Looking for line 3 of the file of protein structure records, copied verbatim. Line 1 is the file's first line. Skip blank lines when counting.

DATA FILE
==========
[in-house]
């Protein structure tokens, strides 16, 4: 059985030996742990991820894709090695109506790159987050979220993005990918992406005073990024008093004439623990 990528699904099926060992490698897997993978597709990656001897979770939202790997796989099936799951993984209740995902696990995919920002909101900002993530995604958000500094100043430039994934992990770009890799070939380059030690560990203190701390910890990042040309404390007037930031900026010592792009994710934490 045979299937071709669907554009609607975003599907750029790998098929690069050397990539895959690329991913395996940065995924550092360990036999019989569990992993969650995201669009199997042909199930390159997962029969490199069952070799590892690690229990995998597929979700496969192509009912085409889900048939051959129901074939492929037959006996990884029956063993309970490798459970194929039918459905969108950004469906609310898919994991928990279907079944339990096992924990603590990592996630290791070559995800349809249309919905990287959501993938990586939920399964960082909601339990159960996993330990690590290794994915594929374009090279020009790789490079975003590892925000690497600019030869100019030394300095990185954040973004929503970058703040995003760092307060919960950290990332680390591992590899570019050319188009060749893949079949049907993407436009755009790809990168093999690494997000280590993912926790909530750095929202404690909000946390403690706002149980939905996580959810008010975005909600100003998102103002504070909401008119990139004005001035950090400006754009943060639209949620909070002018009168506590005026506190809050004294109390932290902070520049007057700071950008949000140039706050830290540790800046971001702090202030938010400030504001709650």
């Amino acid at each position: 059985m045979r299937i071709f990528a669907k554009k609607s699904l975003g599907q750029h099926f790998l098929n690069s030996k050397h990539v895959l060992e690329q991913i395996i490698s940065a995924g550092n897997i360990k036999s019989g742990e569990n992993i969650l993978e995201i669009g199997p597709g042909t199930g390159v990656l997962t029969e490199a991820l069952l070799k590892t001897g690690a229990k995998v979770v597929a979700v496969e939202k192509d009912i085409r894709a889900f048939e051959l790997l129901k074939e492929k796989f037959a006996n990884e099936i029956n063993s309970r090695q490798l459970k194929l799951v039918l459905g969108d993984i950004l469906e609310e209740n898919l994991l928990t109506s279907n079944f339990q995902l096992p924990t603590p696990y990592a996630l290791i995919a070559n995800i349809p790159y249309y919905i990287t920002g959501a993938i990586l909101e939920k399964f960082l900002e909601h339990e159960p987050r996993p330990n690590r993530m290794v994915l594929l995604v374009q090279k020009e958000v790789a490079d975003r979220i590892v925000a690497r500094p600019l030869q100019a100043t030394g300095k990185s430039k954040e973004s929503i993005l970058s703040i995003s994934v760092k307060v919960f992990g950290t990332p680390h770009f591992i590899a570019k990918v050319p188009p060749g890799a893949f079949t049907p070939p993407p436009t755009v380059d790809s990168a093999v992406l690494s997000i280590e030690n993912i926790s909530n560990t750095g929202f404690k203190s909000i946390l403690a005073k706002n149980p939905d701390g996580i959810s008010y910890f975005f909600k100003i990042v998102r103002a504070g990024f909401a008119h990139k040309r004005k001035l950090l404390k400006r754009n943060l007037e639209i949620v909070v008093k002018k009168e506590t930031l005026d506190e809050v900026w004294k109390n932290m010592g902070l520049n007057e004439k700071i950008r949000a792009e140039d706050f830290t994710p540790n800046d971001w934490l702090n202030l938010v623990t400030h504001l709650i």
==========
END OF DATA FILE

């Amino acid at each position: 059985m045979r299937i071709f990528a669907k554009k609607s699904l975003g599907q750029h099926f790998l098929n690069s030996k050397h990539v895959l060992e690329q991913i395996i490698s940065a995924g550092n897997i360990k036999s019989g742990e569990n992993i969650l993978e995201i669009g199997p597709g042909t199930g390159v990656l997962t029969e490199a991820l069952l070799k590892t001897g690690a229990k995998v979770v597929a979700v496969e939202k192509d009912i085409r894709a889900f048939e051959l790997l129901k074939e492929k796989f037959a006996n990884e099936i029956n063993s309970r090695q490798l459970k194929l799951v039918l459905g969108d993984i950004l469906e609310e209740n898919l994991l928990t109506s279907n079944f339990q995902l096992p924990t603590p696990y990592a996630l290791i995919a070559n995800i349809p790159y249309y919905i990287t920002g959501a993938i990586l909101e939920k399964f960082l900002e909601h339990e159960p987050r996993p330990n690590r993530m290794v994915l594929l995604v374009q090279k020009e958000v790789a490079d975003r979220i590892v925000a690497r500094p600019l030869q100019a100043t030394g300095k990185s430039k954040e973004s929503i993005l970058s703040i995003s994934v760092k307060v919960f992990g950290t990332p680390h770009f591992i590899a570019k990918v050319p188009p060749g890799a893949f079949t049907p070939p993407p436009t755009v380059d790809s990168a093999v992406l690494s997000i280590e030690n993912i926790s909530n560990t750095g929202f404690k203190s909000i946390l403690a005073k706002n149980p939905d701390g996580i959810s008010y910890f975005f909600k100003i990042v998102r103002a504070g990024f909401a008119h990139k040309r004005k001035l950090l404390k400006r754009n943060l007037e639209i949620v909070v008093k002018k009168e506590t930031l005026d506190e809050v900026w004294k109390n932290m010592g902070l520049n007057e004439k700071i950008r949000a792009e140039d706050f830290t994710p540790n800046d971001w934490l702090n202030l938010v623990t400030h504001l709650i």